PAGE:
In the Media - How a Good Customer Journey Can Put Your Business on the Map

Andy Cullwick, our head of marketing, explains how good a customer journey can put your business on the map.

Good customer service should be a priority for any business and, if you want to stay ahead of the competition, something that’s constantly under review.

According to a recent Salesforce report, 80% of customers now consider their experience with a company to be as important as its products. This is particularly important if you’re not able to compete on price.

Brands such as Ryanair may have built their business on being cheap, but if you cannot undercut competitors, then you need to focus your efforts on making sure that your service stands out.

Reviews and feedback forms will help you gauge satisfaction levels, but if you want to take a more proactive approach, then I’d recommend giving customer journey mapping a try.

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If the process is new to you, then the Salesforce report is a good starting point. Now on its sixth annual edition, the global survey of more than 14,000 customers and business buyers provides a useful snapshot of behaviours and trends to watch out for.

It says that 69% of consumers want to talk to a company in real time, for example, while 84% consider it crucial that they are treated like a human and not just a number.

Consumers’ number one frustration with organisations is disconnected experiences, it says, so isn’t it worth reviewing your own offering?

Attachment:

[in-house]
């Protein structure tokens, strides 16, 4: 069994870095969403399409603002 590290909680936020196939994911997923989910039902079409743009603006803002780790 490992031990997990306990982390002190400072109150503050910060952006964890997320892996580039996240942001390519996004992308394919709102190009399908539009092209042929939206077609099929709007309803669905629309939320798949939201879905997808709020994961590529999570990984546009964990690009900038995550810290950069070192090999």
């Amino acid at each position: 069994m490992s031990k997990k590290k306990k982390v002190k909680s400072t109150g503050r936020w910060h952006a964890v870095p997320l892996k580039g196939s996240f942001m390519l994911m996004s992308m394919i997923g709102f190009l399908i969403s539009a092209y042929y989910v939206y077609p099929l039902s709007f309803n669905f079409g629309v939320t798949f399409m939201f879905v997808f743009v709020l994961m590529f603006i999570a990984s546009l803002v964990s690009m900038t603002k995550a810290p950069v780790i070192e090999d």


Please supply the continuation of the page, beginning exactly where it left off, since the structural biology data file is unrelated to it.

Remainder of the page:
Customer journey mapping helps you to see your business through a customer’s eyes. The idea is that you map out the touchpoints and then create user journeys for each type of client, which helps you to see what happens and when, and what you are missing.

There is software for this, but you can also do the mapping manually using a pen, a pack of Post-it notes and as much information about your customers as you can find. Google Analytics is a great place to start, but you should also gather any other available data, such as from customer reviews, complaints, feedback forms and, crucially, colleagues, especially any in customer-facing roles who may have valuable insight to add.

Identify any pain points – a particular website page with a high drop-off rate, for example – potential solutions to the problem and next steps to put them into practice.

Finally, make sure you follow-up to see if the measures implemented have been effective and repeat the mapping exercise regularly as consumer habits can and do change.


What the common touchpoints are has changed significantly in the last few years and particularly since the Covid pandemic, which saw more communications move online.

Consumers want to interact on their terms with live chat, WhatsApp, Facebook Messenger and other social media channels increasingly becoming the chosen points of contact rather than traditional email or phone.

A common disconnect in many companies is that staff who handle new phone or email enquiries do not have access to social media accounts so that they can also respond to enquiries through those channels in real time.

Not only do you need to ensure you are using all your routes to market to attract prospective clients, but that when they do get in touch, you are ready to respond via whichever channel they prefer.

Consumers hold more power now than ever and if you are not backing up your marketing efforts by focusing just as much on what happens when people do contact you then you will learn this the hard way.

You can read more about creating the ideal customer journey in our latest white paper here.


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